After a quick summer getaway, Content Radar is back this week with aloe vera on our shoulders, sand in our hair, and an insatiable desire to talk about everything that has been going on the last few weeks in the world of content marketing. Let’s get caught up on what has happened and look forward to what is coming up next.Read the five big items on the #ContentRadar this week. Cut through the noise for #contentmarketing #freelancing #digitalmarketing Click To Tweet
7 summer Instagram updates you need to know about
Though summer is a time when most of us look for ways to take it easy, Instagram clearly isn’t like most of us. The company has remained extremely active with a number of updates, new tools, and enhanced features designed to improve the user experience. If you are responsible for creating or marketing content on Instagram, these are the top seven updates that would be good for you to know about:
1. 4-way group chats
Instagram first announced the impending 4-way group chat option in May at the F8 conference, but has now finally rolled out the feature. Perhaps the most unique aspect of these video chats is that Instagram users can continue to scroll through and interact with content on Instagram while they are participating in the group chat — a feature you won’t find in Snapchat’s, Facebook’s, or Messenger’s group chat offerings.
2. Instagram Lite
To help reach a potential market in the developing world where mobile users are less likely to have access to the storage and data that users in more developed countries have, Instagram has announced Instagram Lite, which is currently available in the Google Play store. The app is smaller than 600 kb and doesn’t allow for video sharing or direct messaging.
Whereas Instagram sometimes tips its hand weeks or months before a new product release, seemingly nobody really knew that IGTV was on its way. IGTV looks to be Instagram’s answer to challenging YouTube for the hearts and minds of long-form video creators and audiences. IGTV is built to be used on a smartphone — with viewing only happening on a vertical screen. The content is already curated to feature videos from fellow users and brands that people already follow.
4. Topic channels
The “Explore” feed now also has received a makeover to categorize the content in it by topic channels. Instagram says this categorization will help users more easily find the content and channels they want to follow. For brands, accurately tagging content can go a long way in helping ensure their content is shown in the right topic channels.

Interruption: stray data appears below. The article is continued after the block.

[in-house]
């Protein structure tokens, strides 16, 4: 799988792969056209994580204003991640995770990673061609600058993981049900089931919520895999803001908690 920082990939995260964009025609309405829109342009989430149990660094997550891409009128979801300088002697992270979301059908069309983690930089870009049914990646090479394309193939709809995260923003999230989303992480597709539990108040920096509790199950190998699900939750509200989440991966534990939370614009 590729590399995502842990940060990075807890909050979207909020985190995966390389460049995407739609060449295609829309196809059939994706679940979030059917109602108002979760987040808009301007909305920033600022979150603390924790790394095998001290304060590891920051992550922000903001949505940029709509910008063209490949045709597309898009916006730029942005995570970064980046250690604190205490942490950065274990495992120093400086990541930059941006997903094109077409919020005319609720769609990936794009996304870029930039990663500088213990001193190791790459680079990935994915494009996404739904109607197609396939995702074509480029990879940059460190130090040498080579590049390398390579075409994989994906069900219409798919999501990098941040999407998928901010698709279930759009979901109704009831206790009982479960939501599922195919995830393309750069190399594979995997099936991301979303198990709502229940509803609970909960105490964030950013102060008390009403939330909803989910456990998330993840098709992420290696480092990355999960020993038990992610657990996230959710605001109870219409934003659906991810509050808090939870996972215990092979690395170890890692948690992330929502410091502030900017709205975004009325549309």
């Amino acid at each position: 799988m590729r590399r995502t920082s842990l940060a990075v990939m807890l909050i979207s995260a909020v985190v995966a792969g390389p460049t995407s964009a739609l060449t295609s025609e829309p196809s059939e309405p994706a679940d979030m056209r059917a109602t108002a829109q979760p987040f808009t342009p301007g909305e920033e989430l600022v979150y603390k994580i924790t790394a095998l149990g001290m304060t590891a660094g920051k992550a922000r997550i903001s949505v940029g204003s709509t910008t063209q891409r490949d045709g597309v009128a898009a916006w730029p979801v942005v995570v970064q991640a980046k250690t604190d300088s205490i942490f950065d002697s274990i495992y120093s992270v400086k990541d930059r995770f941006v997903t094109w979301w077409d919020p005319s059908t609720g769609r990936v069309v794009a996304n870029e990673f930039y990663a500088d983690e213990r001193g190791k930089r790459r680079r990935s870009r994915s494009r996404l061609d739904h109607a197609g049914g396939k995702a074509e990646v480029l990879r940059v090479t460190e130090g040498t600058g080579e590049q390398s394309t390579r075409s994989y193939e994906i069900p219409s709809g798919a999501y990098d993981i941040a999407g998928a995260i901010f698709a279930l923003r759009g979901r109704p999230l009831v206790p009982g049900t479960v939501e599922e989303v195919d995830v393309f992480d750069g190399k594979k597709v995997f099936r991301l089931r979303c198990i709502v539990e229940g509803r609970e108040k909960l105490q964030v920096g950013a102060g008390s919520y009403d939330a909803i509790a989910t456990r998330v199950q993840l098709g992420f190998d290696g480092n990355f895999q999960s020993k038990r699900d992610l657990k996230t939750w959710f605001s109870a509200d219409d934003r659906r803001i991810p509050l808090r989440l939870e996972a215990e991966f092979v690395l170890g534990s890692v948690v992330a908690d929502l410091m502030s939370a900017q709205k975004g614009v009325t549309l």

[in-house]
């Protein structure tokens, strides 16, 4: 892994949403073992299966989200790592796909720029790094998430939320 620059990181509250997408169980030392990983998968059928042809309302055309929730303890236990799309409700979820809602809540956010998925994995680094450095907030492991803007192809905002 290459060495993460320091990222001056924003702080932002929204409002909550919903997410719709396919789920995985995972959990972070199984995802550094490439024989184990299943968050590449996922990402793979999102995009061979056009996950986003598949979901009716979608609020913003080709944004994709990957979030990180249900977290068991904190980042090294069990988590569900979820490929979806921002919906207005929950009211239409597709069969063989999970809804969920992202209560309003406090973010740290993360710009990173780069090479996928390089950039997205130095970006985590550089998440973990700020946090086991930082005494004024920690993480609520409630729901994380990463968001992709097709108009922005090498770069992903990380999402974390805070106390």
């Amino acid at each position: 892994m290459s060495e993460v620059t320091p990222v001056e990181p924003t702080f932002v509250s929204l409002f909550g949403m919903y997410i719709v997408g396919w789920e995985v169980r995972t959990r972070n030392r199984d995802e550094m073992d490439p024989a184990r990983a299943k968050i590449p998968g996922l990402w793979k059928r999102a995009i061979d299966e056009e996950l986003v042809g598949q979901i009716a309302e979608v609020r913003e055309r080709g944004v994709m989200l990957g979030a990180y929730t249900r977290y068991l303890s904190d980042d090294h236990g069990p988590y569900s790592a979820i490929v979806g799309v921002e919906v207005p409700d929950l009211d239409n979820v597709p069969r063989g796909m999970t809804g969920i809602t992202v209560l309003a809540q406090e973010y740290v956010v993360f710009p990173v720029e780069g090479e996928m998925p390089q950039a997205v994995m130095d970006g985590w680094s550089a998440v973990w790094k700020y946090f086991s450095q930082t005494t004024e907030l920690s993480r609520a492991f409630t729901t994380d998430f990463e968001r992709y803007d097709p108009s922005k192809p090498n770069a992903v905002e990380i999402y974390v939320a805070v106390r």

5. Open-ended Stories questions
Instagram has started to test giving users the ability to ask and answer open-ended questions in Stories. Users in Indonesia and Spain have reported the ability to create and answer open-ended questions. There is no timetable for when this feature may be rolled out to other countries, but the feature would certainly open up new engagement opportunities between brands and users.
6. “Caught Up” notifications
This may be a surprise for those of us who thought such a thing was impossible, but for the power users, Instagram is now utilizing a simple “You’re All Caught Up” message in the feed when a user has seen every post published by accounts he or she follows in the prior 48 hours.
7. Adding music to photos and videos in Stories
Brands or users who want to add a little extra oomph to their Stories content may now include music with their photos and videos in Stories. The current music library includes thousands of songs from popular and contemporary artists.
A new study shows that more than 20 percent of U.S. digital ad spend comes from retailers. eMarketer found that other top-spending industries include automotive, financial services, and travel-related businesses.
YouTube may be inserting more pre-roll and mid-roll ads into videos. SEO consultant and podcaster Dan Shure claims to have seen six ads during a recent 17-minute video and others have shared similar anecdotal evidence. A YouTube spokesperson says the ads that a user sees “will vary based on a number of factors including ad preferences and the dynamics of auction and advertiser demand.”
Users may now see all ads that brands are running across Facebook, Instagram, and Messenger. Any user can go to the new “Info & Ads” link on a brand’s Facebook page to see the ads — regardless of if they are being targeted by the ads or not.
Facebook’s “Snooze” option allows users to block certain words from their news feeds and groups for up to 30 days. The new tool should allow users to avoid spoilers and undesirable topics.
Catch up with other popular items on the #ContentRadar:
- Is iOS AirDrop Marketing Clever or Just Plain CREEPY?
- What Was So Important About the 2018 Internet Trends Report?
- Who Is Trying to Resurrect Social Influence Scores?